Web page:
Ribozymes useful in the practice of the invention typically comprise a hybridizing region, of at least about nine nucleotides, which is complementary in nucleotide sequence to at least part of the target MCP-1 mRNA, and a catalytic region which is adapted to cleave the target MCP-1 mRNA (see generally, EPA No. 0 321 201; WO88/04300; Haseloff & Gerlach, Nature 334:585-591 (1988); Fedor & Uhlenbeck, Proc. Natl. Acad. Sci.: USA 87:1668-1672 (1990); Cech & Bass, Ann. Rev. Biochem. 55:599-629 (1986)). Specific ribozyme cleavage sites within any potential RNA target can be identified by scanning the target RNA for ribozyme cleavage sites which include, for example, the following sequences: GUA, GUU, and GUC. Once identified, short RNA sequences of between 9 and 20 ribonucleotides corresponding to the region of the target polynucleotide containing the cleavage site can be evaluated for secondary structural features which can render the oligonucleotide inoperable. Antisense molecules and ribozymes of the invention can be prepared by any method known in the art for the synthesis of nucleic acid molecules.
 RNA-mediated interference (RNAi), a form of gene silencing triggered by double-stranded (dsRNA) is also useful in the practice of the invention. The presence of dsRNA activates a host surveillance mechanism that targets mature, dsRNA-complementary mRNA for destruction. RNAi has been shown to work in mammalian cells provided that short interfering dsRNAs of about 21 nucleotides long are used that are specific to the gene of interest (see generally, Carthew, Curr Opin Biol. 13(2):244-8 (2001); Donze and Picard, Nucleic Acids Research 30:10 (2002)). Accordingly, dsRNA molecules useful for silencing MCP-1 expression in the practice of the method of the invention include dsRNA molecules of about 20-25 nucleotides, and more preferably 21 nucleotides which are complementary in nucleotide sequence to at least a portion of a target MCP-1 mRNA such as a target MCP-1 mRNA having the sequence set forth as SEQ ID NO: 1.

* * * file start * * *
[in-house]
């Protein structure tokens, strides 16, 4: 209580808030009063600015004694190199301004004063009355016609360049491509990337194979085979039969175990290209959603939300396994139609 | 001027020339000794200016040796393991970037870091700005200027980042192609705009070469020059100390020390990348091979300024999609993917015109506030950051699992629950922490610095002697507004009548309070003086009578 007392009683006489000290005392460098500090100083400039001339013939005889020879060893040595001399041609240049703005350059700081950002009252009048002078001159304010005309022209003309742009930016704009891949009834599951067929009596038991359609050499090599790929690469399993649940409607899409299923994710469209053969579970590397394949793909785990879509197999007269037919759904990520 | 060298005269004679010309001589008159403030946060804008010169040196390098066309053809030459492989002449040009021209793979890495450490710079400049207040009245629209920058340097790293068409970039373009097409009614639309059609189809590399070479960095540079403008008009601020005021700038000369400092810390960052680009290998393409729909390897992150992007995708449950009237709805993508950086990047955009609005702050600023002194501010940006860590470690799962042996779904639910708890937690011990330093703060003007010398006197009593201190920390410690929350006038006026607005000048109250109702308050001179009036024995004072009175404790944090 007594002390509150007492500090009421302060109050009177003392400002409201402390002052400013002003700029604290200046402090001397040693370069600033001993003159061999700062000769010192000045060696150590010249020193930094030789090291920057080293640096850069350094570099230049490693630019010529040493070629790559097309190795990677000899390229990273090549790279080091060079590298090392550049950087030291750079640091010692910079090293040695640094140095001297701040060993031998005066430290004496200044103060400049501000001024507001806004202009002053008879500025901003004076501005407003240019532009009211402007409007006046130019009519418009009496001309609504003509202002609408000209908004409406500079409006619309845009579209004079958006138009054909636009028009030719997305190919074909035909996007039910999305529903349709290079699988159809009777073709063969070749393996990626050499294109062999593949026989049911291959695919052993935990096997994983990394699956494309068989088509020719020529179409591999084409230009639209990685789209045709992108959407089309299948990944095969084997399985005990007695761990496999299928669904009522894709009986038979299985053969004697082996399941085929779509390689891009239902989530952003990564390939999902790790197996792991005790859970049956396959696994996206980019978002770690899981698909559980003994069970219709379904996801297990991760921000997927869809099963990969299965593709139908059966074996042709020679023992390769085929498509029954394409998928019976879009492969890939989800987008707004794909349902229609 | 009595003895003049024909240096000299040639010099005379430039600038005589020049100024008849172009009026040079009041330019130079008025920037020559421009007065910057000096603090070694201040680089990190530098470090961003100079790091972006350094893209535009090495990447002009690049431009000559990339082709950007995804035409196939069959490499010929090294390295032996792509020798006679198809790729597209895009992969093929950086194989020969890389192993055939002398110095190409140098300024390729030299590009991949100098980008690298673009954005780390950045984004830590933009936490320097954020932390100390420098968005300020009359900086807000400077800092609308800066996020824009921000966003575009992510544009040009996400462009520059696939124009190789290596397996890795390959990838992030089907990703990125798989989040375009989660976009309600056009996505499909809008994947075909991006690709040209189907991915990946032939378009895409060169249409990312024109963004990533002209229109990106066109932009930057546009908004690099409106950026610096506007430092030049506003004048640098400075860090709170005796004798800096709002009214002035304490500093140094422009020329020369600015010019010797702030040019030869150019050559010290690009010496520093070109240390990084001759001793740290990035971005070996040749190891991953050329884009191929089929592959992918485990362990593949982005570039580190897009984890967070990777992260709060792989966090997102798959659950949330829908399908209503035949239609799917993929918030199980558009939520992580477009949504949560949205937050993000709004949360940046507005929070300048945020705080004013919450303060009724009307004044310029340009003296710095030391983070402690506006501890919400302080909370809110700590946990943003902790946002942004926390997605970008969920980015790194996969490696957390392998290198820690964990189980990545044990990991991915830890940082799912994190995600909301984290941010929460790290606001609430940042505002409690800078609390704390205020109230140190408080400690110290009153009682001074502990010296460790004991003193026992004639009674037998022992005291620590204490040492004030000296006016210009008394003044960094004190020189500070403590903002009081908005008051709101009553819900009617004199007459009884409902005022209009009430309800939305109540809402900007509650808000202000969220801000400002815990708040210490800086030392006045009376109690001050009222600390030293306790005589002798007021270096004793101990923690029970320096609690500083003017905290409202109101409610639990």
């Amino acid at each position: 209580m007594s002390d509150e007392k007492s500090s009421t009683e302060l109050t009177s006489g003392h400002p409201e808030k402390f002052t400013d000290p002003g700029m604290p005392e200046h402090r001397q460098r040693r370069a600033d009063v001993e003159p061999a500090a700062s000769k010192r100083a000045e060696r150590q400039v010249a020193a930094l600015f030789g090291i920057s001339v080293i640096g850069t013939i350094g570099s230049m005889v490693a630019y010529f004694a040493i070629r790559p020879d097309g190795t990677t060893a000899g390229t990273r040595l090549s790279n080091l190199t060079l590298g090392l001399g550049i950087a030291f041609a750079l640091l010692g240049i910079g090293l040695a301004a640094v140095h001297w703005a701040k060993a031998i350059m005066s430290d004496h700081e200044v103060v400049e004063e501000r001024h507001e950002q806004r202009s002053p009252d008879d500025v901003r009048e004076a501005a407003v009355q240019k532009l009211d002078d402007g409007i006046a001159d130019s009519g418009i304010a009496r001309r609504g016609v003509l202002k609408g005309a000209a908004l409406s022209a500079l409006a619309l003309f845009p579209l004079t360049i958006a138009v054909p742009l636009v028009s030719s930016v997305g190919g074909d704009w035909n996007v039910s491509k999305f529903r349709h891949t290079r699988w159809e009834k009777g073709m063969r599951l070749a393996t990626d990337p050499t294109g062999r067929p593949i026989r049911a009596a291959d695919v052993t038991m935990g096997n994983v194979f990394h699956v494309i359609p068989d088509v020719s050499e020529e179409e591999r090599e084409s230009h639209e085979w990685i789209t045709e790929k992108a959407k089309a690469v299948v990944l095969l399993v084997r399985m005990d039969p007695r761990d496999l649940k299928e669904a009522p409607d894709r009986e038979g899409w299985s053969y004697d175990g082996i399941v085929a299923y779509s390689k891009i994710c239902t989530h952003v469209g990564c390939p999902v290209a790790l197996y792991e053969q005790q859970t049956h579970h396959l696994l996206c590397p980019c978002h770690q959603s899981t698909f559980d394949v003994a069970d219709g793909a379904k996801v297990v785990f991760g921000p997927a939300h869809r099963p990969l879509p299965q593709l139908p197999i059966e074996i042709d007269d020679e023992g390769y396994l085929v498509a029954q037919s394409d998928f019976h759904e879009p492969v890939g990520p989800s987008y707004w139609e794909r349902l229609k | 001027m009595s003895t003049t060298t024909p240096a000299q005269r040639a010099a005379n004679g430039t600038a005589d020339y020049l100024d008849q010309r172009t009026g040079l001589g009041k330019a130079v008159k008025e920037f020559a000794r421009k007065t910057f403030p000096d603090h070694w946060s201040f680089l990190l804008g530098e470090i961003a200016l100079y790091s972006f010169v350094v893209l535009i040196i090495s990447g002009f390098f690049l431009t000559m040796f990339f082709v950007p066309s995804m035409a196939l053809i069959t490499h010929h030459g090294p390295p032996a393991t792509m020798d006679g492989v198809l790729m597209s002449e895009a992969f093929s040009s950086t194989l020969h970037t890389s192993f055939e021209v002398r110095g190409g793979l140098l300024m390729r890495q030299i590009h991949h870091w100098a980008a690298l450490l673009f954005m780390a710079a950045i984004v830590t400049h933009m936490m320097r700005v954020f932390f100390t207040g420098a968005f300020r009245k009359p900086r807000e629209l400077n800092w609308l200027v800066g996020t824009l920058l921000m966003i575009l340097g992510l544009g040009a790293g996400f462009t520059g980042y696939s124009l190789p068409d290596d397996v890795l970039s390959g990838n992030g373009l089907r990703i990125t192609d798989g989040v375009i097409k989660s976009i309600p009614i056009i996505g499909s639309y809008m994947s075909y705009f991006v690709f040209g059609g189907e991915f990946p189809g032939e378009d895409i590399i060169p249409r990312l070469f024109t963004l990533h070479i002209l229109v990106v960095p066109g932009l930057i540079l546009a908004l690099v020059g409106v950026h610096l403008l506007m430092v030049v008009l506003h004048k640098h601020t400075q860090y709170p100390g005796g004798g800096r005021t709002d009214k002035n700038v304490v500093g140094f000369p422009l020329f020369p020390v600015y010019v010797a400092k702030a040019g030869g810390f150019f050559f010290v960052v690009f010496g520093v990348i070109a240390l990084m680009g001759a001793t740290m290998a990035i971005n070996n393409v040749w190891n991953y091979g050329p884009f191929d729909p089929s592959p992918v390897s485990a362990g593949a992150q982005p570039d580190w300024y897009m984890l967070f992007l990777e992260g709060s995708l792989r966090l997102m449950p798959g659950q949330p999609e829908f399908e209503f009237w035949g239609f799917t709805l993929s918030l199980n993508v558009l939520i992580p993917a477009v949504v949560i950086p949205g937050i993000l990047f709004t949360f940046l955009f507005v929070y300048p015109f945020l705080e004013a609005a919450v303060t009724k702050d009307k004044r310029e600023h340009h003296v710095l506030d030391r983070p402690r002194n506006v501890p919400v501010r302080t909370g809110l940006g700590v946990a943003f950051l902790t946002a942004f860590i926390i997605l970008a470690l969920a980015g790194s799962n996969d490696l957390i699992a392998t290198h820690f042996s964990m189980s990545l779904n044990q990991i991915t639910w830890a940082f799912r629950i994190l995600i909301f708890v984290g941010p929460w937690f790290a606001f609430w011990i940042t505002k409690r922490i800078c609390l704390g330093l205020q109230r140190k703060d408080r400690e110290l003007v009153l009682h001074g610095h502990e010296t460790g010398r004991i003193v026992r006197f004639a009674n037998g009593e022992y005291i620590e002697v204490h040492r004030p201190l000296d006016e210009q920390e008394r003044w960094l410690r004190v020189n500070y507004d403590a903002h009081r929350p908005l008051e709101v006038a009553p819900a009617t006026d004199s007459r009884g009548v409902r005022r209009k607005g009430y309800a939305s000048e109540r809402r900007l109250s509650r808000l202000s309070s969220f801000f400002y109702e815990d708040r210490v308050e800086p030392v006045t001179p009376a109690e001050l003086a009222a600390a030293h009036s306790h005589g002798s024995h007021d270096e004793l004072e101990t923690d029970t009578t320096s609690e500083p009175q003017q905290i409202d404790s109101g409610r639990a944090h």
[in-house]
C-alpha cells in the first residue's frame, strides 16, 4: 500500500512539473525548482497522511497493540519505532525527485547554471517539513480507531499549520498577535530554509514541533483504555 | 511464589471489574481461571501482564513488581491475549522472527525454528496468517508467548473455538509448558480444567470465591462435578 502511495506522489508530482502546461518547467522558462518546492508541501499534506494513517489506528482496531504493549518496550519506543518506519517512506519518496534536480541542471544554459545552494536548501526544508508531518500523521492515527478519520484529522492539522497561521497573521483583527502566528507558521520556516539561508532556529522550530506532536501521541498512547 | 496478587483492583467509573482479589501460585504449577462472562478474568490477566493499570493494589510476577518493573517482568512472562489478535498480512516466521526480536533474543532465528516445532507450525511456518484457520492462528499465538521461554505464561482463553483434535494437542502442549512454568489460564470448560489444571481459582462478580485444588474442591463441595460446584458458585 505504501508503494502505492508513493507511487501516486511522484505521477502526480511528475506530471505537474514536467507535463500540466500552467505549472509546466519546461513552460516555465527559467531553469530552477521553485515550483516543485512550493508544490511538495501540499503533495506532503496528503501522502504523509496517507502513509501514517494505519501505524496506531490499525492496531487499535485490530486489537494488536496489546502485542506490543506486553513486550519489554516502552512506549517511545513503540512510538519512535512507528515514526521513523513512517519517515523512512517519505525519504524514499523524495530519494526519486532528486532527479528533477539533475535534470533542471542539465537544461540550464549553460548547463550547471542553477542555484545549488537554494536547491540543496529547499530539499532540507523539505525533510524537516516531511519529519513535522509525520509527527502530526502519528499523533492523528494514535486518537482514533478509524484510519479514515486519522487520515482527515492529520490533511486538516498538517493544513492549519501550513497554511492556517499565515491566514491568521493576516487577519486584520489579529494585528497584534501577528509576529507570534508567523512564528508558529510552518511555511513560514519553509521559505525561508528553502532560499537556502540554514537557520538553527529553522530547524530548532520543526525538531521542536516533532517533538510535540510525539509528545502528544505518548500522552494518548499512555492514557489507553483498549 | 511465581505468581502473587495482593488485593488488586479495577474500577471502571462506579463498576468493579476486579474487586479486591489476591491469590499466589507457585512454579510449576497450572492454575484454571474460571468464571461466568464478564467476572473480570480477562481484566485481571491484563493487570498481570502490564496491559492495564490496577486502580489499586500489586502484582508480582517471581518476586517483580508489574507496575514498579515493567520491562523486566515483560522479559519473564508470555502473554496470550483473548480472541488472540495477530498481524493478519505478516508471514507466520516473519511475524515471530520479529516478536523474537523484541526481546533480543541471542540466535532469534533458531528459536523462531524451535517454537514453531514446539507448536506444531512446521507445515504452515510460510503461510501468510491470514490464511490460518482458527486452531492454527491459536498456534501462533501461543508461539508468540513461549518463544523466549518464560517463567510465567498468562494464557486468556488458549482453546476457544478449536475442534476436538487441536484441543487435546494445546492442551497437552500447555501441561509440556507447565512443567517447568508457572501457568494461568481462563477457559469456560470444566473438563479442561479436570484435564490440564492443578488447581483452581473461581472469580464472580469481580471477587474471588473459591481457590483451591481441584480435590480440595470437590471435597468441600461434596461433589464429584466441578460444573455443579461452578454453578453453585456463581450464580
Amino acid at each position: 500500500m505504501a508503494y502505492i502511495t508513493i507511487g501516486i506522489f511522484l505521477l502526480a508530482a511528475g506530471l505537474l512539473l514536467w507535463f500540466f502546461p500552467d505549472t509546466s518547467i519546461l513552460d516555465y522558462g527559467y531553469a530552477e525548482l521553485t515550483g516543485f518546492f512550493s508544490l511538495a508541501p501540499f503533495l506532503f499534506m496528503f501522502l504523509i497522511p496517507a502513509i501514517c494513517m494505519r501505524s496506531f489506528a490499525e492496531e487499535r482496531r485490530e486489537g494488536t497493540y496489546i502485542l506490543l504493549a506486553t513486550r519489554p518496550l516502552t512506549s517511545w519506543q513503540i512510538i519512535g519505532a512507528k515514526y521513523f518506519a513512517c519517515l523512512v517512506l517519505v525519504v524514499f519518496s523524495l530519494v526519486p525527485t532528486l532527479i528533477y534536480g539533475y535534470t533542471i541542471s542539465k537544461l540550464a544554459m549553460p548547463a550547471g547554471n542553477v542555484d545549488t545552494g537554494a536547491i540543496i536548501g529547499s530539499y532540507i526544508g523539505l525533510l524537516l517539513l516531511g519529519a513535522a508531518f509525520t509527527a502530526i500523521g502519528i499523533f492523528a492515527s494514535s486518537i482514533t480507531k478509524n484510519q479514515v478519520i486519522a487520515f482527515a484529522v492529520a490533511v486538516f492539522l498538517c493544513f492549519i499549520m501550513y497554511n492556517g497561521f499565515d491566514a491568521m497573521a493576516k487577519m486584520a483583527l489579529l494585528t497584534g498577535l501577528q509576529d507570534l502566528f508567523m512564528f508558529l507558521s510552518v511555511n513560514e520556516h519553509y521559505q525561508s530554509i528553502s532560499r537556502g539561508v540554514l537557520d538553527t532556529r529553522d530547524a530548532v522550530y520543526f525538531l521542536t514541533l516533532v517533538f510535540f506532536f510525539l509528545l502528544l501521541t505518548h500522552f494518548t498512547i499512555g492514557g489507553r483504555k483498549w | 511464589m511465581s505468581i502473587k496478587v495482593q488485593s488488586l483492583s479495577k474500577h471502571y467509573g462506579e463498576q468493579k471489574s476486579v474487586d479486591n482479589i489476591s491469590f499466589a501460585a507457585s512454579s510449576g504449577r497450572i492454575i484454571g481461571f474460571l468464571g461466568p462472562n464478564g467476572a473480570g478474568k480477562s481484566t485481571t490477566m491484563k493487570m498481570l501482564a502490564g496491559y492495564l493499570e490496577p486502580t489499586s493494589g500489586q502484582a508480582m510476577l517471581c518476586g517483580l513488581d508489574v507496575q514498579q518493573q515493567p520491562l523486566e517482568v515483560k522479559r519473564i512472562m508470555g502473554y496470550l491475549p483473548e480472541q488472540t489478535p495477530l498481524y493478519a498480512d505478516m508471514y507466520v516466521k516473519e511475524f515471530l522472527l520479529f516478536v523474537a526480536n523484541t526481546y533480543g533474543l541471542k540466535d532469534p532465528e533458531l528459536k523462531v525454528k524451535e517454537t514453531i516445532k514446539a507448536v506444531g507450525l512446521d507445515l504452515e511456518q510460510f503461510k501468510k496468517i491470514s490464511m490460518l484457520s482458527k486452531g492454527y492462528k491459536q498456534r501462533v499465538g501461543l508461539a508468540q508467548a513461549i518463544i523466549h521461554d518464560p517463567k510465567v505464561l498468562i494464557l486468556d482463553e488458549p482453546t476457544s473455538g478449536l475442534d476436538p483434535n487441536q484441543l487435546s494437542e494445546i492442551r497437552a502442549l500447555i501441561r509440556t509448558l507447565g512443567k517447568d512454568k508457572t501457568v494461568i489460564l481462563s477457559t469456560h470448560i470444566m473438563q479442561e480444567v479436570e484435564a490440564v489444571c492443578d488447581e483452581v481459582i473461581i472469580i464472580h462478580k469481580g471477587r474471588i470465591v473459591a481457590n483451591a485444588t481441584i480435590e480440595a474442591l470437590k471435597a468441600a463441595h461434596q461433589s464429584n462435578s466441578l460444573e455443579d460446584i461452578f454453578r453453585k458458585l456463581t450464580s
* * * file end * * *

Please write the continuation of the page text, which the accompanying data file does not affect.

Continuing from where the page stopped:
Methods of producing dsRNA include in vitro synthesis and in vivo transcription. For example, in vitro synthesis of dsRNA may be achieved by synthesizing sense and antisense RNA from DNA templates using T7 polymerase, followed by digestion of the DNA template with Dnase I and subsequent hybridization to form dsRNA. (See generally, Bhattacharyya et al., Nature 343:484 (1990)). In vivo transcription can be achieved by engineering a eukaryotic expression vector which contains promoters on opposite ends of a designated DNA sequence, such as a portion of the MCP-1 sequence, in which the promoters are oriented towards each other and capable of transcribing a strand of DNA into RNA. Consequently, the two resulting transcripts hybridize immediately between themselves in vivo, giving rise to a dsRNA molecule (See for example, U.S. Pat. No. 5,795,715).
 In another embodiment of this aspect of the present invention, an MCP-1 antagonist inhibits MCP-1 activity in the portion of a living body which contacts the implanted medical device. In the practice of the invention, representative MCP-1 antagonists useful for inhibiting MCP-1 activity include, for example, an anti-MCP-1 antibody and an MCP-1 blocking peptide.